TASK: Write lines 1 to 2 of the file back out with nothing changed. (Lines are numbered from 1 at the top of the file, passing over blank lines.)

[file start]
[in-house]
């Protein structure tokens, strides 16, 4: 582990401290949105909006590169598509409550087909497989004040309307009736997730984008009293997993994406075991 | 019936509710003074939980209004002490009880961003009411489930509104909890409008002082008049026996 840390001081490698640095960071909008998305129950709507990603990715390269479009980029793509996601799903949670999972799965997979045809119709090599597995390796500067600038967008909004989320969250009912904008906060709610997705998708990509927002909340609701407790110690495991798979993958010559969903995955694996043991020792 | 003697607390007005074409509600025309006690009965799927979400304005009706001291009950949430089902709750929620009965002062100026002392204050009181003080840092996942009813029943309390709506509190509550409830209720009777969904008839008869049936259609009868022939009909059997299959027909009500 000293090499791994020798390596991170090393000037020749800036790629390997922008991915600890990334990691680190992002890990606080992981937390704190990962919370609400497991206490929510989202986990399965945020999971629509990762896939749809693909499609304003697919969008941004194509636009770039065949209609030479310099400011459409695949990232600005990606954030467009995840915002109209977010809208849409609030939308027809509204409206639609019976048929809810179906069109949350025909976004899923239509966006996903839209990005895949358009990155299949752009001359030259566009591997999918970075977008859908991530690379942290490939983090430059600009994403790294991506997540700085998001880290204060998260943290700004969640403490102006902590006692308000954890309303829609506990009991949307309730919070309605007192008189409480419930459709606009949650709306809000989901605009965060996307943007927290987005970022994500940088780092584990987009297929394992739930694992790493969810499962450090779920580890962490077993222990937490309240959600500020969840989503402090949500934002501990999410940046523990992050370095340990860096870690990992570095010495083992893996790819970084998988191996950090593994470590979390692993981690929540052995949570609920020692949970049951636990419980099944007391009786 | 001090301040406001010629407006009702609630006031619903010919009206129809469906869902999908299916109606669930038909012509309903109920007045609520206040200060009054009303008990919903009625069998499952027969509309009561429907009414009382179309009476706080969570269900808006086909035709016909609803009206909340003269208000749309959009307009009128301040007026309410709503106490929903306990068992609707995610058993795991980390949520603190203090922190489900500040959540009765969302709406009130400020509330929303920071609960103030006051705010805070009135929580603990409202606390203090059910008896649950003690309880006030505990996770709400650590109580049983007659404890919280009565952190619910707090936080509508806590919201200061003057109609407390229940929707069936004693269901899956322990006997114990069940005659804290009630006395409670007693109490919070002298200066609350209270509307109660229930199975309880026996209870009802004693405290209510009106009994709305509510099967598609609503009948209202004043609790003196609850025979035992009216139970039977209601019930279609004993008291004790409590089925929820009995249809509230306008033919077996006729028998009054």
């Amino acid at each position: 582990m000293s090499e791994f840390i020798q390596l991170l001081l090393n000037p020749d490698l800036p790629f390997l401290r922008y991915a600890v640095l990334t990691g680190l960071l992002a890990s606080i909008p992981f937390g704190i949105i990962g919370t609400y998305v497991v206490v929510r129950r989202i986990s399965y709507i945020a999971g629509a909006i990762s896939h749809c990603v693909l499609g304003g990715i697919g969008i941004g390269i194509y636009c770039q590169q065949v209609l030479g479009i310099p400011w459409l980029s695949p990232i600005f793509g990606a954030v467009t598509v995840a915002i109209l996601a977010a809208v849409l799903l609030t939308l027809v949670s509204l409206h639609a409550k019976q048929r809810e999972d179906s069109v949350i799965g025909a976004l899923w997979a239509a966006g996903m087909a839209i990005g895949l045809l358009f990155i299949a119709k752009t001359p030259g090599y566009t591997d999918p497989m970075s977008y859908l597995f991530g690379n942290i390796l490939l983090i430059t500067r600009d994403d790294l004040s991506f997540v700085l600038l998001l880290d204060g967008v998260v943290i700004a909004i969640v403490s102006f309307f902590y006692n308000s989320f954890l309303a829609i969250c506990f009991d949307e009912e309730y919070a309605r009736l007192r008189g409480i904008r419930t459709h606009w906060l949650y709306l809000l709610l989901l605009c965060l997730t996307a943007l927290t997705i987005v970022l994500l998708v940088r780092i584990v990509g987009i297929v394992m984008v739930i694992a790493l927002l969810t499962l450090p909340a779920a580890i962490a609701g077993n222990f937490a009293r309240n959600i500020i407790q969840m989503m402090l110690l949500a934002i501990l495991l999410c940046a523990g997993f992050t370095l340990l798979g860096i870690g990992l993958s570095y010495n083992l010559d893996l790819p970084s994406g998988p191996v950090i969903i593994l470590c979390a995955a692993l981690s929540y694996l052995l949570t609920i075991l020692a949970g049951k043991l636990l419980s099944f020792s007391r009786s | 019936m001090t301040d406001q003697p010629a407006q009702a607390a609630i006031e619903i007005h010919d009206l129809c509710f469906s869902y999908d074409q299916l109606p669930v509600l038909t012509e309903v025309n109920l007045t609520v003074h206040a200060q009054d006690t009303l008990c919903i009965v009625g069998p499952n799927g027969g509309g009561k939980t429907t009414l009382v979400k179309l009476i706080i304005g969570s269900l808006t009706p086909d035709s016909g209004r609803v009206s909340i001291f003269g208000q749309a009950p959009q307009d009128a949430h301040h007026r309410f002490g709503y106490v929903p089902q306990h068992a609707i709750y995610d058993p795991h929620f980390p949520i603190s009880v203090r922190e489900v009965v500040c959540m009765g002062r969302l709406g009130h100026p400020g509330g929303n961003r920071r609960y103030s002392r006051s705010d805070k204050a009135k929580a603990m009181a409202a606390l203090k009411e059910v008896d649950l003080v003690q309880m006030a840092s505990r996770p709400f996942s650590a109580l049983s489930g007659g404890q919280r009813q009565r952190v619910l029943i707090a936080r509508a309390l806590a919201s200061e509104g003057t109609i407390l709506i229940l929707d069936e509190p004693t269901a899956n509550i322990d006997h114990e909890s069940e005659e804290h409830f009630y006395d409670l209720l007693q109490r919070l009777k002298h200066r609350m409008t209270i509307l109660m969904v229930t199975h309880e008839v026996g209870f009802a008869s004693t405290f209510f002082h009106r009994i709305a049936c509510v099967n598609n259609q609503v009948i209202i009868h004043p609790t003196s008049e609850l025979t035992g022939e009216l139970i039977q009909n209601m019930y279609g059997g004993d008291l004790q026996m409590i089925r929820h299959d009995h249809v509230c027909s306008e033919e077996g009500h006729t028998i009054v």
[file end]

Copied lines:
[in-house]
């Protein structure tokens, strides 16, 4: 582990401290949105909006590169598509409550087909497989004040309307009736997730984008009293997993994406075991 | 019936509710003074939980209004002490009880961003009411489930509104909890409008002082008049026996 840390001081490698640095960071909008998305129950709507990603990715390269479009980029793509996601799903949670999972799965997979045809119709090599597995390796500067600038967008909004989320969250009912904008906060709610997705998708990509927002909340609701407790110690495991798979993958010559969903995955694996043991020792 | 003697607390007005074409509600025309006690009965799927979400304005009706001291009950949430089902709750929620009965002062100026002392204050009181003080840092996942009813029943309390709506509190509550409830209720009777969904008839008869049936259609009868022939009909059997299959027909009500 000293090499791994020798390596991170090393000037020749800036790629390997922008991915600890990334990691680190992002890990606080992981937390704190990962919370609400497991206490929510989202986990399965945020999971629509990762896939749809693909499609304003697919969008941004194509636009770039065949209609030479310099400011459409695949990232600005990606954030467009995840915002109209977010809208849409609030939308027809509204409206639609019976048929809810179906069109949350025909976004899923239509966006996903839209990005895949358009990155299949752009001359030259566009591997999918970075977008859908991530690379942290490939983090430059600009994403790294991506997540700085998001880290204060998260943290700004969640403490102006902590006692308000954890309303829609506990009991949307309730919070309605007192008189409480419930459709606009949650709306809000989901605009965060996307943007927290987005970022994500940088780092584990987009297929394992739930694992790493969810499962450090779920580890962490077993222990937490309240959600500020969840989503402090949500934002501990999410940046523990992050370095340990860096870690990992570095010495083992893996790819970084998988191996950090593994470590979390692993981690929540052995949570609920020692949970049951636990419980099944007391009786 | 001090301040406001010629407006009702609630006031619903010919009206129809469906869902999908299916109606669930038909012509309903109920007045609520206040200060009054009303008990919903009625069998499952027969509309009561429907009414009382179309009476706080969570269900808006086909035709016909609803009206909340003269208000749309959009307009009128301040007026309410709503106490929903306990068992609707995610058993795991980390949520603190203090922190489900500040959540009765969302709406009130400020509330929303920071609960103030006051705010805070009135929580603990409202606390203090059910008896649950003690309880006030505990996770709400650590109580049983007659404890919280009565952190619910707090936080509508806590919201200061003057109609407390229940929707069936004693269901899956322990006997114990069940005659804290009630006395409670007693109490919070002298200066609350209270509307109660229930199975309880026996209870009802004693405290209510009106009994709305509510099967598609609503009948209202004043609790003196609850025979035992009216139970039977209601019930279609004993008291004790409590089925929820009995249809509230306008033919077996006729028998009054």